This part is tricky — the part of changing rape culture that means understanding that the people we trust can sometimes hurt us. In honor of October being Domestic Violence Awareness Month, I want this week’s column to speak the truth. Violence can easily feel, look and sound like love; how do I know this? Because I’ve been there.
For me, domestic violence has always been the violent illustration of a couple in distress on the cover of an informational pamphlet that is passed out in the waiting area of a doctor’s office. Domestic violence is always discussed harshly and violently, with which I completely disagree with. Violence was present during the good days, too. The days with laughs and jokes that would sometimes lead to those violent pamphlet covers. I would find reasons to stay. I would make excuses for violent behavior, and I would have a constant internal conflict because I knew that I didn’t have enough courage to leave.
Domestic Violence Awareness Month is not just about the act of violence; it’s about becoming better people who help one another navigate life. Judging our friends and their situations, though we’ve possibly been there before, contributes to these acts of violence. Someone who is enduring a cycle that is hard to break from should never feel alienated or embarrassed; they should feel enabled.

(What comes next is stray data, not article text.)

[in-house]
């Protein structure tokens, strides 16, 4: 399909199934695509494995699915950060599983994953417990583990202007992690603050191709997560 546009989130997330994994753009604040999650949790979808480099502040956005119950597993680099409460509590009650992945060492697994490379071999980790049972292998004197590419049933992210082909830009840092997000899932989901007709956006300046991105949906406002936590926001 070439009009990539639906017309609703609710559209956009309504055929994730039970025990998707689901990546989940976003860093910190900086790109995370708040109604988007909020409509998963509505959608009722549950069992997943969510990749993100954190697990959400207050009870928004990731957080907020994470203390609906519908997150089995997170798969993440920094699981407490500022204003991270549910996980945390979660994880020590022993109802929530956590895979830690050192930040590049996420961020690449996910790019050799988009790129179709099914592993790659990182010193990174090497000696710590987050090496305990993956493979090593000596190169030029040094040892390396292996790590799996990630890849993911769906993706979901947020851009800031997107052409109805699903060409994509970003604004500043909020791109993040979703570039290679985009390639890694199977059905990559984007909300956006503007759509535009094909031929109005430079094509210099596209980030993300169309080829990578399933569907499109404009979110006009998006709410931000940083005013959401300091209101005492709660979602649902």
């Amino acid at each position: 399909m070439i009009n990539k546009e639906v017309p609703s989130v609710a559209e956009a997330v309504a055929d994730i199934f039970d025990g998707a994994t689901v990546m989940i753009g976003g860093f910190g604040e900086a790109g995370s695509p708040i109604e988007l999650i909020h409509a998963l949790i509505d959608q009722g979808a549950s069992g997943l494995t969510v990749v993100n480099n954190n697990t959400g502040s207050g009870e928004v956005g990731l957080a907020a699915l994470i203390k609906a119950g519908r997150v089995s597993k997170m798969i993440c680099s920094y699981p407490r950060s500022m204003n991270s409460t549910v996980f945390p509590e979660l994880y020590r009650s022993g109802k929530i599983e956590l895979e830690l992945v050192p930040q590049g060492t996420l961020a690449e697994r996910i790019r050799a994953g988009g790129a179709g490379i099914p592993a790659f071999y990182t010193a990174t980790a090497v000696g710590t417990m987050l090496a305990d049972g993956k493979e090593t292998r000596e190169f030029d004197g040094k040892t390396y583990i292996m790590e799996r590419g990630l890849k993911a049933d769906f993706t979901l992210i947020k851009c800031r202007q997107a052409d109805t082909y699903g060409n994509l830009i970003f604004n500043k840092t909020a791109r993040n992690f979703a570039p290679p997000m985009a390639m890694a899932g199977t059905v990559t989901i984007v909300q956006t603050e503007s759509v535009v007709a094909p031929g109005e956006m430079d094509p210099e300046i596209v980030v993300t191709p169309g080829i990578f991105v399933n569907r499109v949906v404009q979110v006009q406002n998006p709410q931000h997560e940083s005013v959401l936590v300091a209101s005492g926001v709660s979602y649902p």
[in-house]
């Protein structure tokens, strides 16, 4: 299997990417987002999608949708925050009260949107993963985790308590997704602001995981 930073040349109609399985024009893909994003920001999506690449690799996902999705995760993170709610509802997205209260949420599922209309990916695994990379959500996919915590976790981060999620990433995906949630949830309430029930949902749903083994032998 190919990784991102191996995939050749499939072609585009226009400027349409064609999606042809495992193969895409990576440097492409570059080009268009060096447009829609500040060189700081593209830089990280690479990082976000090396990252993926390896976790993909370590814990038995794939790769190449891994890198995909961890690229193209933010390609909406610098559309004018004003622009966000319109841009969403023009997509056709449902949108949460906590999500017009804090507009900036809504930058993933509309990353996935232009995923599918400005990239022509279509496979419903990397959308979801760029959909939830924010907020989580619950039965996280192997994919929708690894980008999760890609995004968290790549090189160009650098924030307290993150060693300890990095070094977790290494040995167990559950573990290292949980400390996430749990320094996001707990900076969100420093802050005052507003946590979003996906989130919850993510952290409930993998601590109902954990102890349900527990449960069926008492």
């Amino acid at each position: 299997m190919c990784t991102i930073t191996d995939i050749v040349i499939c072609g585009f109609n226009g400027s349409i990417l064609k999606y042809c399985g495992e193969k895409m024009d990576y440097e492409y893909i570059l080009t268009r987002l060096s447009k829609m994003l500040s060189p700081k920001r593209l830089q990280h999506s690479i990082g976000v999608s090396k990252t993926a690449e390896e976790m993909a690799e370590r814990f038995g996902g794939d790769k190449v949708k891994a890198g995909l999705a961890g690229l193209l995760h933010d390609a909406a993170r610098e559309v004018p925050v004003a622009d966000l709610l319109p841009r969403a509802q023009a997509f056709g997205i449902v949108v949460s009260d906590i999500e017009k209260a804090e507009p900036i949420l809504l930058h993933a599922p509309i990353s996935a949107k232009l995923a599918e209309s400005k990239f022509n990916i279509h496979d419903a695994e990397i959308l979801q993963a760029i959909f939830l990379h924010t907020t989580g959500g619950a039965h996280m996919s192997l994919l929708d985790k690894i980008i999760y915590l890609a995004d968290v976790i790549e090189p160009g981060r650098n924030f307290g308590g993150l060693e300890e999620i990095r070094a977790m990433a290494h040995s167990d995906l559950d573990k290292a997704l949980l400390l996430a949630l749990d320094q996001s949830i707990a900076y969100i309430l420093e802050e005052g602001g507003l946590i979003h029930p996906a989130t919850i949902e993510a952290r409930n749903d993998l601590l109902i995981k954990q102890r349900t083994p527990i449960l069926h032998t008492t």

According to The National Coalition Against Domestic Violence, “nearly 20 people per minute are abused by a partner in the United States.” This statistic is proven by how hard it is to accept and realize that you or a loved one could be a victim of domestic violence. Believe your loved ones, and know that love is kind.
For my friends
If someone you know or love is experiencing Domestic Violence, call 1-800-799-7233